How can God possibly become a real and true human being? We don’t know. God knows, but God isn’t telling. That is probably because I can’t imagine God giving an answer that would be intelligible to humans. All we know is that God became a human being. Impossible, right? Well, if it really happened, then it isn’t really impossible; it just seems that way. And it is indeed impossible for humans. Only God can do this trick.
So what’s the big deal about God becoming a human being? The big deal, which is an infinitely big deal, is that humans can become God. Impossible! Well, yes. For humans it most certainly is impossible, notwithstanding the many people who have thought they could and failed for all their delusions. Once again, only God can do this trick.
Many Christians are astonished at the prospect although this belief goes back to the early Christian centuries and is enshrined in the second Epistle of St. Peter where Peter says that we become “partakers of the divine nature.” (2 Pet. 1:4) It sounds as presumptuous to some as it sounds impossible, and it is presumptuous and impossible if one thinks in terms of humans having divinity within themselves that they can tap into at will. (Hence the many failures.) But note that I said it is only God who can do this trick. And it doesn’t mean we become “god” in some sort of fusion. If we dissolve, there is no relationship between ourselves and God ,which is a prerequisite for participation in God’s nature. Becoming partakers of the divine nature is a gift which God makes possible by entering human nature and becoming a human being. The thing about a gift is that there must be both a giver and a receiver. So the question is: are we willing to receive the gift of God’s nature or not?
The question is pretty abstract in the terms discussed so far, but the story of Jesus’ birth in Luke brings the question down to earth. By setting the story in the context of the Roman Empire’s exertion of power through the census taken by Quirinius, Luke sets the stage for what the world is like, the world that will welcome Jesus and the gift of deification–or not. That the only shelter Joseph could find when Mary delivered her child was a stable, suggests that Jesus was not welcome to this world, a point made also in John’s Gospel. (Jn. 1: 11-12) The ubiquitous manger scenes make this setting very sweet and romantic, but if one were to feel the cold and smell the smells, it wouldn’t be so romantic. The story emphasizes the vulnerability of the child in spite of that child’s being God, capable of sharing his godhead with us. So far, only Mary and Joseph have welcomed the child into world and are taking care of him as well as they can. In contrast to this stark scene, we have the shepherds in the field seeing the Glory of the Lord and hearing the singing of the heavenly hosts. This reminds me of the double level in Revelation which draws the contrast between the human violence on earth and the rejoicing heavenly choruses in Heaven. For all their fear, the shepherds also receive the Christ Child. At this point, the only welcomers comes from the bottom of society, with the shepherds being the dregs. No red carpets from royalty or even a decent shelter offered by somebody of modest means. So if we think we are above the lowest rank of society, how about us? We should worry that it is easier for a camel to get through the eye of a needle than for a well-healed person to accept the gift of deification.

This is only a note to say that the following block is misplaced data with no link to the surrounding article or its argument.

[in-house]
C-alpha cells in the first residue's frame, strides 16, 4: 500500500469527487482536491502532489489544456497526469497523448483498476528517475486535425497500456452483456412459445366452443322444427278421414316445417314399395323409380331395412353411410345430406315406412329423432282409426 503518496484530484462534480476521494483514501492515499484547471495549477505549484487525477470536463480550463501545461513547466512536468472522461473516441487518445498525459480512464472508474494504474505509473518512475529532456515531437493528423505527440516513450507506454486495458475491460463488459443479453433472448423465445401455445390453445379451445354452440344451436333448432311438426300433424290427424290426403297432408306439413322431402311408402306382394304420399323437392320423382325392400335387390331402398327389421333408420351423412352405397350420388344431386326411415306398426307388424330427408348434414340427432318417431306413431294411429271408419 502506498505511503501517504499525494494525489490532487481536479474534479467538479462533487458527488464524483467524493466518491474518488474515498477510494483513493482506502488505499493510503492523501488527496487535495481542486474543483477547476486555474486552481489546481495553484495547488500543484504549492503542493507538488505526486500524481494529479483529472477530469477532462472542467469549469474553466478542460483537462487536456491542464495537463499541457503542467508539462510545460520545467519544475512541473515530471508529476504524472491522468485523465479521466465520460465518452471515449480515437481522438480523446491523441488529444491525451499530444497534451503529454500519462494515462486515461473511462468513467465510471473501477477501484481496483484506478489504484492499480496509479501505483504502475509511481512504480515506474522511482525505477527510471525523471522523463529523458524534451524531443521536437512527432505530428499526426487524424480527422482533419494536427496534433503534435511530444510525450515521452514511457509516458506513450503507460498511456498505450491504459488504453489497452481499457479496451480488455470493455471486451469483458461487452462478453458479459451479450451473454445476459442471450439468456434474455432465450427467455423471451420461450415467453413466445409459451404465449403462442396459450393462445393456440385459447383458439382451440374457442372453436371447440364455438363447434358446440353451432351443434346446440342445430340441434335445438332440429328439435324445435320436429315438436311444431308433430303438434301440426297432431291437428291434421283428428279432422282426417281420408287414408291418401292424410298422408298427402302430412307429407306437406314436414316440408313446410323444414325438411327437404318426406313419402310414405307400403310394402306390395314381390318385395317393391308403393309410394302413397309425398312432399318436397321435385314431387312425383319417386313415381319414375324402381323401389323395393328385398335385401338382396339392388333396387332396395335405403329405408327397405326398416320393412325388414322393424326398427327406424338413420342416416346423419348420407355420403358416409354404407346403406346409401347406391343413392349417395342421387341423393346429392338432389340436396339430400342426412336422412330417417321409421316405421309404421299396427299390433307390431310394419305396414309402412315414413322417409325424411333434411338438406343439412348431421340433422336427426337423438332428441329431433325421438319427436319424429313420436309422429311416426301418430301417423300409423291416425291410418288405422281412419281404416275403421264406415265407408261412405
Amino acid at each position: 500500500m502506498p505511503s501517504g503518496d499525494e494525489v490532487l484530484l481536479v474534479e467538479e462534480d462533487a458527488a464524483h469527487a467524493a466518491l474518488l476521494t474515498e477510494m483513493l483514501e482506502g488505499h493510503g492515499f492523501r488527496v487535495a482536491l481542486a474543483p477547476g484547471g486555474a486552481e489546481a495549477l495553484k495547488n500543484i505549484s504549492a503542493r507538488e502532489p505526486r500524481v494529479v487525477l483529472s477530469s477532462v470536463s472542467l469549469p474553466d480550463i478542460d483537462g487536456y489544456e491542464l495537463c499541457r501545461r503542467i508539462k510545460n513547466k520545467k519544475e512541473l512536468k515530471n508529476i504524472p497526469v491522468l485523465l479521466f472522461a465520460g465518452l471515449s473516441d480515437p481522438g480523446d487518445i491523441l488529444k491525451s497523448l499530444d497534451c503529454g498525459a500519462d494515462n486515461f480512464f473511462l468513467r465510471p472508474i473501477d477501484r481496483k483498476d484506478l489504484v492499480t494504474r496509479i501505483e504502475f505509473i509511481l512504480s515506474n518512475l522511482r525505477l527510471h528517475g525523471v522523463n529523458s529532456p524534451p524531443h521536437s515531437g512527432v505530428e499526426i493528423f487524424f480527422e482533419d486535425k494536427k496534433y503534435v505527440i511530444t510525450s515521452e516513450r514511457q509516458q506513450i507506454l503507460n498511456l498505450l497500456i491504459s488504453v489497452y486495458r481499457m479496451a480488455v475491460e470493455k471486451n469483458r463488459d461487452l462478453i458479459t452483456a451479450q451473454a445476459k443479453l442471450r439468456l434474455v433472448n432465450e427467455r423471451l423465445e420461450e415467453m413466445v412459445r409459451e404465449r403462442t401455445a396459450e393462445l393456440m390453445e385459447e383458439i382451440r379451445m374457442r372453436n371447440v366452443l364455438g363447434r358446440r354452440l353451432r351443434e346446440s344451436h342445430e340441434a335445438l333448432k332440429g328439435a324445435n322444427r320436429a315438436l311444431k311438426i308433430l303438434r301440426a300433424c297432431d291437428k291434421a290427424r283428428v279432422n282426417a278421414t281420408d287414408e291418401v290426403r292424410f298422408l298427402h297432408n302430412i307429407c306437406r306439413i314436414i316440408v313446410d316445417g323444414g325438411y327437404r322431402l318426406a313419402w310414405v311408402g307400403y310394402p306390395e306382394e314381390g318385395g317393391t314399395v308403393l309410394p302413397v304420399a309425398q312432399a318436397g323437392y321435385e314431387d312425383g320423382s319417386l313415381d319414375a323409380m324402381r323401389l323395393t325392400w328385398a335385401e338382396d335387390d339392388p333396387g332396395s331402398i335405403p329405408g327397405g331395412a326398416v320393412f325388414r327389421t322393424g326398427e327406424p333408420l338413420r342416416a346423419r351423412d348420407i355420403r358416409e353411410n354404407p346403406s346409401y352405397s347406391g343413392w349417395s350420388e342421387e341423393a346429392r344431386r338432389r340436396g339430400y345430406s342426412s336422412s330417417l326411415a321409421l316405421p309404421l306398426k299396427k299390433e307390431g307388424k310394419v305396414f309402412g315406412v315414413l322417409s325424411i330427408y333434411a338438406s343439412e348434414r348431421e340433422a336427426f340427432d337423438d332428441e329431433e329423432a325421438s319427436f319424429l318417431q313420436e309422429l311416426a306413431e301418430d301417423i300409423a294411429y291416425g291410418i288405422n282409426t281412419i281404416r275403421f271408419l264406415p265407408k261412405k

During Jesus’ life, we see much welcoming as crowds of people follow Jesus to receive healing and to listen to his words. Many of them are of the lowest classes but there are a few higher-ups who welcome Jesus, at least up to a point, with Simon the Leper being an example. But with the religious and political leadership, not so much. Religious and politicians should ponder this. When the Empire struck back after Jesus cleansed the temple, the welcome of just a few days before evaporated and Jesus died on the cross, alone, or almost alone. Not much of a welcome there.
There is more to welcoming God than welcoming a certain baby born in a stable some two thousand years ago. We can do this sentimentally in prayerful exercises and then get on with life. But if we really welcome God, we welcome everything Jesus said and did throughout his life. Which is to say we welcome the self-giving of God entering humanity, and we don’t try to become “god” on our own terms since welcoming God’s humanity involves welcoming our own. More challenging, we must welcome everybody else, even if they don’t welcome us, since Jesus welcomed them and still does. More challenging still, the gift of God’s nature means serving others, not asking them to serve us. Receiving the gift of God’s divinity gives us the gift of rejoicing with the heavenly hosts who sang to the shepherds, but it also gives us the gift of poverty and the vulnerability of a stable and then the vulnerability of the cross. The gift of participation in the divine nature is free, but it is also just as costly for us as it is for God.